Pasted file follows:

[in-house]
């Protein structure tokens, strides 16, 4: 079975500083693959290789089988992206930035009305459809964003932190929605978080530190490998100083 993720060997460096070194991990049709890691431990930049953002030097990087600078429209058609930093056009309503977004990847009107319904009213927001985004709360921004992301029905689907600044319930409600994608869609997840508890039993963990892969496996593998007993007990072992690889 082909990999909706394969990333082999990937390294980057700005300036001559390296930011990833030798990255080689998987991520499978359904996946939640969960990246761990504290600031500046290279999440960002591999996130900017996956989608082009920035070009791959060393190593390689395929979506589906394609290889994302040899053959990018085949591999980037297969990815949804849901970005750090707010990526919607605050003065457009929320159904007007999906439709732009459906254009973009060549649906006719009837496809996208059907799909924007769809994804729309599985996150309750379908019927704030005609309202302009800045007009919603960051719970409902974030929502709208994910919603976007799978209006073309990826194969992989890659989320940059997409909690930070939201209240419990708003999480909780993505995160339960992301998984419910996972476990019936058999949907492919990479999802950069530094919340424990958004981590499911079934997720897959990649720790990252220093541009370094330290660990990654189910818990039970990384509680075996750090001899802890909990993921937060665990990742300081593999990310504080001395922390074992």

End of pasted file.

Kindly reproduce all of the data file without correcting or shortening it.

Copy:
[in-house]
């Protein structure tokens, strides 16, 4: 079975500083693959290789089988992206930035009305459809964003932190929605978080530190490998100083 993720060997460096070194991990049709890691431990930049953002030097990087600078429209058609930093056009309503977004990847009107319904009213927001985004709360921004992301029905689907600044319930409600994608869609997840508890039993963990892969496996593998007993007990072992690889 082909990999909706394969990333082999990937390294980057700005300036001559390296930011990833030798990255080689998987991520499978359904996946939640969960990246761990504290600031500046290279999440960002591999996130900017996956989608082009920035070009791959060393190593390689395929979506589906394609290889994302040899053959990018085949591999980037297969990815949804849901970005750090707010990526919607605050003065457009929320159904007007999906439709732009459906254009973009060549649906006719009837496809996208059907799909924007769809994804729309599985996150309750379908019927704030005609309202302009800045007009919603960051719970409902974030929502709208994910919603976007799978209006073309990826194969992989890659989320940059997409909690930070939201209240419990708003999480909780993505995160339960992301998984419910996972476990019936058999949907492919990479999802950069530094919340424990958004981590499911079934997720897959990649720790990252220093541009370094330290660990990654189910818990039970990384509680075996750090001899802890909990993921937060665990990742300081593999990310504080001395922390074992």